The U.S. Supreme Court's decision cementing LGBTQ workers' protections from sexual orientation and gender identity discrimination not only put employers on notice, it also signaled to colleges that they must ensure the fair treatment of transgender students playing campus sports and living in residence halls.
The 6-to-3 ruling issued Monday extended protections against employment discrimination to LGBTQ people under Title VII of the Civil Rights Act of 1964, which prohibits workplace discrimination on the basis of race, sex, religion or national origin. The court redefined its interpretation of “sex” under Title VII to encompass both sexual orientation and gender identity and, as a result, opened the door to challenges of this definition under Title IX, the law prohibiting sex discrimination at federally funded institutions.
“The answer is clear,” the court’s opinion, written by Associate Justice Neil Gorsuch, said. “An employer who fires an individual for being homosexual or transgender fires that person for traits or actions it would not have questioned in members of a different sex. Sex plays a necessary and undisguisable role in the decision, exactly what Title VII forbids.”
The three justices who dissented from the majority opinion noted the “slippery slope” that colleges and universities are now on, said Jake Sapp, a Title IX legal researcher at the Stetson University Center for Excellence in Higher Education Law. Sapp expects an increase in lawsuits challenging institutional policies on gender-separated living facilities and sports teams as a result of the precedent-setting ruling. Lower courts addressing whether homosexual or transgender people can be discriminated against under Title IX's definition of "sex" will consider this new definition under Title VII, he said.
“This determination is really going to play into so many decisions across the country,” Sapp said. “Title VII reaches everyone … The real impact is going to be in lower courts answering this question. They now have the Supreme Court’s decision to turn to.”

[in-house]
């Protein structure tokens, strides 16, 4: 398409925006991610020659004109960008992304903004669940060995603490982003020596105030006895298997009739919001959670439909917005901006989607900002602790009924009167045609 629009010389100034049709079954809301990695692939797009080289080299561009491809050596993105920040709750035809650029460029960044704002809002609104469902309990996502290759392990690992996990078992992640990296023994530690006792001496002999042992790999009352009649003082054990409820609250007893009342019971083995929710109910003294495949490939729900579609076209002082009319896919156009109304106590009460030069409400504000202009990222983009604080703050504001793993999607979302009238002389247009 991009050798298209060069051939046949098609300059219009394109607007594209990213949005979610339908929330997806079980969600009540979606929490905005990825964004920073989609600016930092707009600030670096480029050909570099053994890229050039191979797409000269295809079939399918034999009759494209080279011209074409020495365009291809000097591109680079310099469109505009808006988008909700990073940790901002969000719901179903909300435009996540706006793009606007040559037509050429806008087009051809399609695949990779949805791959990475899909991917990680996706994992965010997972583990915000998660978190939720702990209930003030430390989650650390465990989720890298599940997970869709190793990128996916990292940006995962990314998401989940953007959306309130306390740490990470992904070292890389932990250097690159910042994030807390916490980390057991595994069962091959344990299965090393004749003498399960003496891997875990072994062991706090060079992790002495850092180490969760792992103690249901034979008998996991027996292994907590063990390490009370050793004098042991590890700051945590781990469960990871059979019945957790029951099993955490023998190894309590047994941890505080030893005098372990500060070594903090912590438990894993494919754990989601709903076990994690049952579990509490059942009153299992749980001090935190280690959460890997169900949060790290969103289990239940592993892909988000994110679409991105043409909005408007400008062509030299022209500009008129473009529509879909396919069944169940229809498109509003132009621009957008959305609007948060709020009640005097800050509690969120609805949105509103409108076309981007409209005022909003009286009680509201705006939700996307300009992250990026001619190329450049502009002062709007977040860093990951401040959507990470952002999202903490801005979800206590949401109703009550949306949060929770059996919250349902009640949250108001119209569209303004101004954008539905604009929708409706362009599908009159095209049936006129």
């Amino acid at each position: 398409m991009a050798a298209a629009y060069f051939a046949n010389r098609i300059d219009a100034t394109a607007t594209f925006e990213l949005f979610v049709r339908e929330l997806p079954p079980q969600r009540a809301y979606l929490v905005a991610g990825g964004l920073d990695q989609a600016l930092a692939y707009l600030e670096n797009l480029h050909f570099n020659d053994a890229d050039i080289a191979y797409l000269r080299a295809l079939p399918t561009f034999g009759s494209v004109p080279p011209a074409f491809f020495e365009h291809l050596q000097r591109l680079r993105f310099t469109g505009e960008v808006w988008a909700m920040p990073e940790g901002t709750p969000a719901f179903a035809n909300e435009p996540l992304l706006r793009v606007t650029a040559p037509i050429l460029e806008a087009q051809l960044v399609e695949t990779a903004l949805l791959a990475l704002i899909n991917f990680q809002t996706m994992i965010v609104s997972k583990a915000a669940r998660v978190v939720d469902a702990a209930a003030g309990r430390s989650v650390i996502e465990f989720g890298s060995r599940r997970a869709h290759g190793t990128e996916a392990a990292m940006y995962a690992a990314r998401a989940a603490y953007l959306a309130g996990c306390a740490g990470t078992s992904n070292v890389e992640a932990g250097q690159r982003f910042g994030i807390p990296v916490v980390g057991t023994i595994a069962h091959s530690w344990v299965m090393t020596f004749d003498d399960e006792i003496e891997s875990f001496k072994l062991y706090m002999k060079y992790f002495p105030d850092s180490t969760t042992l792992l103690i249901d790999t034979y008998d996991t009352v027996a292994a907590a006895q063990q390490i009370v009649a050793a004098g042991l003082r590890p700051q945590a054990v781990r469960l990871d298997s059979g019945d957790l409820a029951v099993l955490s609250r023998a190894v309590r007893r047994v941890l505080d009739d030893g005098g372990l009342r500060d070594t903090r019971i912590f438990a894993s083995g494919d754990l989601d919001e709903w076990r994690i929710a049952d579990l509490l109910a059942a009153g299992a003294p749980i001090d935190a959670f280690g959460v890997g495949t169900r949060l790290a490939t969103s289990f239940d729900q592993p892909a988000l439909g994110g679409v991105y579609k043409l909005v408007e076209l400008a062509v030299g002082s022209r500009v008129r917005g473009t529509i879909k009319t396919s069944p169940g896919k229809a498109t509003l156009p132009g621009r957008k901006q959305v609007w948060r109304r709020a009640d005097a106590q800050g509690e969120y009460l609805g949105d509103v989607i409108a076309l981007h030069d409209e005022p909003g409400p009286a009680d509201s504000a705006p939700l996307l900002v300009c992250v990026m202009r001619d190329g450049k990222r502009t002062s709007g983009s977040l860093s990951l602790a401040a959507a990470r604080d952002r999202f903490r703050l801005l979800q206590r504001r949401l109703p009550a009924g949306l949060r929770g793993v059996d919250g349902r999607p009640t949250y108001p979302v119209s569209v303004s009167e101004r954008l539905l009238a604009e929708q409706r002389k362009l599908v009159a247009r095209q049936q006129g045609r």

The ruling states that a person’s LGBTQ identity is "inextricably bound up with sex." But the dissenting justices refer to a strict interpretation of the law at the time it was passed by Congress in the 1960s, when they say Congress likely did not intend for protections to extend "sex" beyond male and female workers. Title VII does not explicitly state “sexual orientation” or “gender identity” as attributes protected from discrimination, and this interpretation by the court will have “far-reaching consequences,” first and notably to protections under Title IX, Associate Justice Samuel Alito wrote in his dissent.
Alito raised concerns about the ruling’s impact on colleges that base dorm assignments or bathroom use designations on biological sex. He noted that transgender athletes can now argue they have the right to compete against students of a different biological sex. Applying the same Title VII definition of “sex” to Title IX could “undermine one of that law’s major achievements, giving young women an equal opportunity to participate in sports,” Alito wrote.
The Department of Education under President Barack Obama instructed colleges to treat transgender students as the gender with which they identify or face sanctions for violating Title IX, said Audrey Anderson, counsel at the law firm Bass, Barry & Sims and former general counsel for Vanderbilt University. The Trump administration rescinded this guidance in 2017, and last month it found a Connecticut high school athletic conference in violation of Title IX for allowing transgender women to compete in track against students who were assigned female at birth.